In German-occupied Europe during World War II, the killing center was a facility established exclusively or primarily for the assembly-line style mass murder of human beings. Those few prisoners who were selected to survive, temporarily, were deployed in some fashion in support of this primary function. The killing centers are sometimes referred to as “extermination camps” or “death camps.” Concentration camps served primarily as detention and labor centers, as well as sites for the murder of smaller, targeted groups of individuals. Killing centers, on the other hand, were essentially “death factories.” German SS and police murdered nearly 2,700,000 Jews in the killing centers either by asphyxiation with poison gas or by shooting.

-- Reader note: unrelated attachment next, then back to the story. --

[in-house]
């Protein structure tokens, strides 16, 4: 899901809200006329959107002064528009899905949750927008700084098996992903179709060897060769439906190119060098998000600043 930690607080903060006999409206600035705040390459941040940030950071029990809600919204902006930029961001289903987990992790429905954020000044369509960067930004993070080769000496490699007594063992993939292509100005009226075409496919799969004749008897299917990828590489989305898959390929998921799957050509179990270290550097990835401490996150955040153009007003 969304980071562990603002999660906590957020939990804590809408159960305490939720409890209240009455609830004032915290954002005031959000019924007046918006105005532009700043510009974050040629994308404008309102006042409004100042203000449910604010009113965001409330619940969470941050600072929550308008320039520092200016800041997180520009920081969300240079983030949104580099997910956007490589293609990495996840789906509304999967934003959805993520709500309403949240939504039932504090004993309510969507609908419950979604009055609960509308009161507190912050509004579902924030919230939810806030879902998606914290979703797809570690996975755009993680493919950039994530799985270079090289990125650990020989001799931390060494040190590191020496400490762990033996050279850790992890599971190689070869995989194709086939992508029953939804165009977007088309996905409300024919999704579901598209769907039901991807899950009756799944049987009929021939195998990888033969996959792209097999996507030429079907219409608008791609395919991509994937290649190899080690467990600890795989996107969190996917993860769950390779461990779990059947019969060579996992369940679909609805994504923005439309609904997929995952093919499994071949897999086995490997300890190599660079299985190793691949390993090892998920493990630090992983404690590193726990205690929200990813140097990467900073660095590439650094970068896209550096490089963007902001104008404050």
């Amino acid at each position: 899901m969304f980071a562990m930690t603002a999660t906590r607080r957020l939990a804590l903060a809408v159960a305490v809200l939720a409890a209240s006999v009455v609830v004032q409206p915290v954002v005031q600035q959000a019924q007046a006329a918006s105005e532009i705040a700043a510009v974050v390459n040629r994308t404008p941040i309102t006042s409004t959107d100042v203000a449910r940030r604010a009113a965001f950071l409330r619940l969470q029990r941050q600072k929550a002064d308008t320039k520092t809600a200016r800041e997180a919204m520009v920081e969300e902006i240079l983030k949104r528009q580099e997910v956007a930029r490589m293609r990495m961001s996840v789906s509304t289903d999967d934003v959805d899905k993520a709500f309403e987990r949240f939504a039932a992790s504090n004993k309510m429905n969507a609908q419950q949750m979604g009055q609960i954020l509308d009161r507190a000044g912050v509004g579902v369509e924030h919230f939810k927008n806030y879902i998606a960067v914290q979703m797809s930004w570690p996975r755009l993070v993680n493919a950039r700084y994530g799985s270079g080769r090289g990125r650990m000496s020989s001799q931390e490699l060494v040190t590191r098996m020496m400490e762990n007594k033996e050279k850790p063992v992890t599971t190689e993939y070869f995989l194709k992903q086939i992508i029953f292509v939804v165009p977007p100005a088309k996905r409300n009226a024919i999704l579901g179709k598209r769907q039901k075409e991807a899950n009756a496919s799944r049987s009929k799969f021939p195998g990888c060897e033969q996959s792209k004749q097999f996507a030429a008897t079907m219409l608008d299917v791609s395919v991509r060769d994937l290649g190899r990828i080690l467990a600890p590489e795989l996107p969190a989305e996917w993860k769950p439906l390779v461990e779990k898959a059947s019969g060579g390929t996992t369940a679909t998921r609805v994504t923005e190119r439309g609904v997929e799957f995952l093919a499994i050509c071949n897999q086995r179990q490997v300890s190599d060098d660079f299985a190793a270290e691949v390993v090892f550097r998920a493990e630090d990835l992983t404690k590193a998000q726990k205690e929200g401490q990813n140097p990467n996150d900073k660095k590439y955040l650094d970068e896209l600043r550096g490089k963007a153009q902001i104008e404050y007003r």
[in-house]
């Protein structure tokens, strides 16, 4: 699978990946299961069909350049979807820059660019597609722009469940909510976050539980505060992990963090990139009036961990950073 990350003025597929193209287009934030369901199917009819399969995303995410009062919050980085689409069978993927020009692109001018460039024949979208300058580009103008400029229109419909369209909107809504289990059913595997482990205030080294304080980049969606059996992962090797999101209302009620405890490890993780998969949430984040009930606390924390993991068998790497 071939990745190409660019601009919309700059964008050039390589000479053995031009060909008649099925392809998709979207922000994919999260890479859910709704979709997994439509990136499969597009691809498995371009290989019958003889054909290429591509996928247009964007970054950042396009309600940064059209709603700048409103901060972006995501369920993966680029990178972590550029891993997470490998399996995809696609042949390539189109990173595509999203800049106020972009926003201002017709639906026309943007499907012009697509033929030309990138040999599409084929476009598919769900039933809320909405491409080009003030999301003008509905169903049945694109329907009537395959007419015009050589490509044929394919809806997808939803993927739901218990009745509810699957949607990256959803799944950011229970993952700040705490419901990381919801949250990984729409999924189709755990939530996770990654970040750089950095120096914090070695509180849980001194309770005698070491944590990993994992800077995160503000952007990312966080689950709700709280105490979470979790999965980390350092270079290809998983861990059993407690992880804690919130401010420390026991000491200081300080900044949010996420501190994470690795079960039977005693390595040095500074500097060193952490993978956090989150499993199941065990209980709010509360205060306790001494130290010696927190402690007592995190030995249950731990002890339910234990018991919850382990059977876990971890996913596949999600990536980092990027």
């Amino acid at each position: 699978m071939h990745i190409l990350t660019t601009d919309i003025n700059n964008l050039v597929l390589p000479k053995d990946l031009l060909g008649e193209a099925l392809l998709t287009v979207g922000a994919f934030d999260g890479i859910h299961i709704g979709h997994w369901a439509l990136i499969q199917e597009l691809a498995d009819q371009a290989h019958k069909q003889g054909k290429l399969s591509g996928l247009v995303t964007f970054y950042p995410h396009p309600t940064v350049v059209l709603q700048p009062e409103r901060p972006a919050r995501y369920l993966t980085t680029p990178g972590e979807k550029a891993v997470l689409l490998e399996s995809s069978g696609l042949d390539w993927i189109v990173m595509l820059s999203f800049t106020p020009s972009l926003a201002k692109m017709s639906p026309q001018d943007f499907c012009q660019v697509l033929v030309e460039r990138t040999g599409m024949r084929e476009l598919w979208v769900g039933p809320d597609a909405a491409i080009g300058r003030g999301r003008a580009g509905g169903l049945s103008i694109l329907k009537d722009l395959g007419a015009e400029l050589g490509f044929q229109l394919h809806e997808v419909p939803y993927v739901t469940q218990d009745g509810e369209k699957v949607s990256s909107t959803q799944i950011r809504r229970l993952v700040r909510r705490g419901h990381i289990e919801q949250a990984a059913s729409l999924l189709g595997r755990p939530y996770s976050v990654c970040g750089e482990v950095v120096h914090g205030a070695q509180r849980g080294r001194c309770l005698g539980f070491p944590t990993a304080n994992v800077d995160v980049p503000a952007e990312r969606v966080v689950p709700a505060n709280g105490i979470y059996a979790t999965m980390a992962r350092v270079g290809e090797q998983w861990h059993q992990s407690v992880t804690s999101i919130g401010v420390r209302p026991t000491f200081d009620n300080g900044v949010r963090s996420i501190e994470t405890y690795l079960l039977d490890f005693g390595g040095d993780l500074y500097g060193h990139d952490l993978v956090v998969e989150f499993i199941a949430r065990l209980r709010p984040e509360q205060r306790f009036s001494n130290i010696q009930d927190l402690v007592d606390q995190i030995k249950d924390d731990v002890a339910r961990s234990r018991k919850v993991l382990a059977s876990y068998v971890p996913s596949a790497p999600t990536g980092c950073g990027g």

KILLING CENTER AUSCHWITZ
The largest killing center was Auschwitz-Birkenau, also known as Auschwitz II. It was located in Upper Silesia, a province of interwar Poland that was annexed directly to Germany. SS authorities established Auschwitz-Birkenau in…
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